Wall Street Journal – Australians Among Happiest, OECD Lifestyle Index Shows
SYDNEY – No worries, mate: Australia may be the world’s happiest industrialized nation by one reckoning, even as it grapples with rising inflation, pricey housing and worries that it is developing a two-track economy.
The resource-rich nation-ranked highly in areas such as overall satisfaction, health, leisure time and community networks, according to a new survey released Wednesday by the Organization for Economic Cooperation and Development of the 34 nations that make up its membership. The index found that 75% of Australians were satisfied with their lives, above the U.S. average of 70% and well above the OECD’s average of 59%, while 83% expect things to be even better in five years from now.
Australia’s high rank – drawn from data from the United Nations, individual governments and other sources – is due in part to its strong economic performance despite the global economic upheavel of recent years. Growing demand for raw materials from China and other fast-growing Asian economies have kept the nation’s mines, farms and pipelines humming. Unemployment in April was 4.9%, compared with 9% in the U.S.
Unlike the U.S. and Western Europe, Australia is also strong budget-wise and foresees reaching a surplus in the fiscal year beginning July 2012. The Aussie dollar is now worth more than its U.S. counterpart, giving Australians bragging rights as well as more power to buy iPhones and Italian handbags on shopping trips abroad.
But it comes as Australia grapples with some of the consequences of a global resources boom. Annual inflation is currently 3.3%, a level that is beginning to put pressure on household incomes as well as wage demands. House prices have gained 160% since 2000, according to stock brokerage CommSec, generating wealth but making it harder for young Australians to buy property.
“You pay the price in a country where unemployment is so low,” says Alban Spella, a 34-year-old engineer in Sydney. He expects his grocery bill – already 1,000 Australian dollars (about US$ 1,050) per month compared with about A$900 in previous years – to continue to rise, especially for fruits and vegetables.
Mr. Spella also expects his house payments to continue to rise, indersoring one of the political issues that prosperity has brought to the administration of Prime Minister Julia Gillard. Australia’s central bank has been raising interest rates to quell inflation, hitting the nation’s homeowners, whose motgage are largely adjustable. Consumer groups have accused the nation’s banks of unfairly invreasing interest rates further – increases that the banks argue they need to offset higher funding costs.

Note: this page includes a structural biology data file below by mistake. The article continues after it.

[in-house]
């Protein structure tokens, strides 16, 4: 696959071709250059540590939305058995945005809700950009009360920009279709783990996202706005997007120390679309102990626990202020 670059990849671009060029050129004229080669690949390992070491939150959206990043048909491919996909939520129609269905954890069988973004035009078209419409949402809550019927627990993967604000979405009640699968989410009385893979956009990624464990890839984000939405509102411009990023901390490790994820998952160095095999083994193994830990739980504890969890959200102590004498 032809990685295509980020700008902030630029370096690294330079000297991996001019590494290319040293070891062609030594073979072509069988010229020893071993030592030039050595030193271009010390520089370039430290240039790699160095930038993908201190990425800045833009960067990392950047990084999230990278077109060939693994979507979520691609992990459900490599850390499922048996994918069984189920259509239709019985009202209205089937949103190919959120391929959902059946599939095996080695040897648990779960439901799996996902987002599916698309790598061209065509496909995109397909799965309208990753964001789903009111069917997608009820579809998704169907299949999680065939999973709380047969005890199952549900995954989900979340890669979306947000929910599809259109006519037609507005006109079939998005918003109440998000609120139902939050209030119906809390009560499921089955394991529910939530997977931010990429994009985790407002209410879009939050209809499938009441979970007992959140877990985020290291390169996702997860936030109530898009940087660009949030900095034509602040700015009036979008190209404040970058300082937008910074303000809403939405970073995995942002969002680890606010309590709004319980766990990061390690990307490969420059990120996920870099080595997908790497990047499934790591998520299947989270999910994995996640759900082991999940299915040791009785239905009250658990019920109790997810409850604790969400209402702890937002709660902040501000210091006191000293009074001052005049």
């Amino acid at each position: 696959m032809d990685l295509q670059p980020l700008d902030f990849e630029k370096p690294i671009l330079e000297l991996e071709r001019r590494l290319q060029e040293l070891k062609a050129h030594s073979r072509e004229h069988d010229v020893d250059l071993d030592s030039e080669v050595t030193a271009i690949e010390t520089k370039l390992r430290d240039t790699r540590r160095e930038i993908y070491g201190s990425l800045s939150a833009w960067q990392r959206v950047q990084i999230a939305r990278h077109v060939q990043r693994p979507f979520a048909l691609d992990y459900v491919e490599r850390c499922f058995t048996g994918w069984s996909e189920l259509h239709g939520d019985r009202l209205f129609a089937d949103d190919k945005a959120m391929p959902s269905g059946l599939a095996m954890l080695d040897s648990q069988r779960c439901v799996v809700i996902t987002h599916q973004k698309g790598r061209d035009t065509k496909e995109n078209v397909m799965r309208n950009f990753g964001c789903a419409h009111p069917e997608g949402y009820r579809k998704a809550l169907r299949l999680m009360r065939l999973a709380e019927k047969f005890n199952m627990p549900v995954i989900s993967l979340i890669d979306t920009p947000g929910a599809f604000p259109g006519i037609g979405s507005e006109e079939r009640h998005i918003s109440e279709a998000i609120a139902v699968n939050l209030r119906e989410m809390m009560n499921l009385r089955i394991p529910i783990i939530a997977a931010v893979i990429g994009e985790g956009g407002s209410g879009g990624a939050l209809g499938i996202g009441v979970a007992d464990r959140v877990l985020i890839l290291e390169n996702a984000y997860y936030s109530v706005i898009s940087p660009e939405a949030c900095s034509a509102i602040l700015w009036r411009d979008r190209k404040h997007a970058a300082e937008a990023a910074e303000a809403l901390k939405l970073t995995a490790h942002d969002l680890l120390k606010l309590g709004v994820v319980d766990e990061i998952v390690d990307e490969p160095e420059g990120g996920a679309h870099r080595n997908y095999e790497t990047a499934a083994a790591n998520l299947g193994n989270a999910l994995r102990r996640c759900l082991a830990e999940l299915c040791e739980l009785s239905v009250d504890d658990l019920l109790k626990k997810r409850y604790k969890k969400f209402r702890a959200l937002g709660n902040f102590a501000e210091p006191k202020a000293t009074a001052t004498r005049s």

“The cost of living has gone up a lot more in proportion to wages,” says Aycan Aktepe, 45, a business manager who moved to Sydney from Turkey.
The government also faces worries that areas with fewer resources face inflation without benefiting from the commodities boom. In the most recent Newspoll, Ms. Gillard’s Labor party recorded an approval rating of 46% on a two-party-preffered basis – a method that indicates wide public sentiment under Australia’s Byzantine election laws – well behind the Liberal – National coalition on 54%, in part because of economic issues.
The OECD survey, called the Better Life Index, shies away from explicitlty giving any one nation an overall top ranking. Australia doesn’t top any of the individual categories, but if each is given equal weight then Australia’s cumulative rank rises to No. 1, according to the OECD website, following closely by Canada and Sweden. The U.S. ranks No.7.
Of course, many other nations would love to have Australia’s problems.
Australia’s average life expectancy of 81.5 years is more than two years above the OECD average. Average household disposable income is US$27,039, compared with an OECD average of US$22,284, although average wealth is below the mean.
In addition to sandy beaches, Australians also have more time to enjoy them. Australian’s work 1,690 hours a year, compared with the OECD average of 1,739. “Most people leave work at 5 p.m., which is a good thing. Asian hours are crazy.”